By T.K. Wilson (Rated G)
Gregory the Great (Gregory I), pope and saint, was born during the 500s AD (the exact date is unknown). He came from a very prestigious family, being the great-great-grandson of Pope Felix the Third (who lived before celibacy was required of clergy) and the son of a senator. Gregory’s home was full of the work of the Church and the Word of God, so it likely surprised no one when he decided to become a monk. He started six monasteries on his Sicilian estates, and began preaching on various difficult books of the Bible including Job, Ezekiel, and Proverbs. He was truly happy as a monk and desired to live that way for the rest of his life, but this was not to be.
His wise management of the monasteries on his land and great skill in preaching did not go unnoticed. In 577, he was called to work in Rome and in 578, he was sent to Constantinople to gain help in fighting the invading Lombards. His mission in the East was a failure in that he didn’t get his troops, but it was effective in demonstrating it was time for Rome to stand up for herself, for there was no one else to help.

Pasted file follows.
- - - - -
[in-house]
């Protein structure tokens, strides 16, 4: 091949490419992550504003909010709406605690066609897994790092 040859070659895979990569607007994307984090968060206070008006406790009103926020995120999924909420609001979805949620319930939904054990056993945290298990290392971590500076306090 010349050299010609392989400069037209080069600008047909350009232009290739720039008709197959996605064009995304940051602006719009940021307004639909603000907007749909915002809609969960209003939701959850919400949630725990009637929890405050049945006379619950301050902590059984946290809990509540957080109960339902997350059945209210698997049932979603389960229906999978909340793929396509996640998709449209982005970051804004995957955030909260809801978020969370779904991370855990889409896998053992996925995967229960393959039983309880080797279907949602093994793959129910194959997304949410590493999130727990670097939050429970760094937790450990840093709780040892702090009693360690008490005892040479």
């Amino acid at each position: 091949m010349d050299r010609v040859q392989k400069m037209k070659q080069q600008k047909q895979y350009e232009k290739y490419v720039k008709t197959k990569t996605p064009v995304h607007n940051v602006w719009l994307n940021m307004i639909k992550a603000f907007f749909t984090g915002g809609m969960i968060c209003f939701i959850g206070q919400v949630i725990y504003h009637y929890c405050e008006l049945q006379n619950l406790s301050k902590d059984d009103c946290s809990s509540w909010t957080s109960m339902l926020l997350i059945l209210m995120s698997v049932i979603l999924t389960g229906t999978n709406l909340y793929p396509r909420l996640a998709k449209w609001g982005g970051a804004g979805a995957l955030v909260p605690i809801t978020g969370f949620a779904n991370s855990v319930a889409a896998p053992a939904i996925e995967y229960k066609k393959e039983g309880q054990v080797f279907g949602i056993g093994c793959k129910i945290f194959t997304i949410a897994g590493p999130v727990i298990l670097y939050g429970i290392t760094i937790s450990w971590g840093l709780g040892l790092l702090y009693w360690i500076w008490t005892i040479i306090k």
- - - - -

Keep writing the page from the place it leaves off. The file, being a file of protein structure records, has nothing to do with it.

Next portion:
Upon his return to Rome, Gregory was thrust into a crisis: a huge flood had wiped out the food stores of the people, bringing famine and plague. Gregory, very unexpectedly and unwillingly elected Pope, started immediately organizing relief efforts. Once that was dealt with, he began reforming the church, getting rid of decadent priests and bishops, enforcing celibacy, and selling off the church’s assets for the poor.
He also started missionary efforts, with a special heart for the people of England. He defended the faith from Arminians, stamped out paganism, and required fair treatment for the Jews, who were allowed freedom to worship as they wanted; it is also speculated that he began the practice of composing Gregorian chant, but this is debated, as this innovation in church music might have been Gregory II’s doing.
In his mere 14 years as Pope, Gregory established the church firmly and on good ground. He died in 604, and was immediately named a saint by his grateful people.
May we all be as willing to do the Lord’s work, even if it isn’t what we want, as Gregory the Great!
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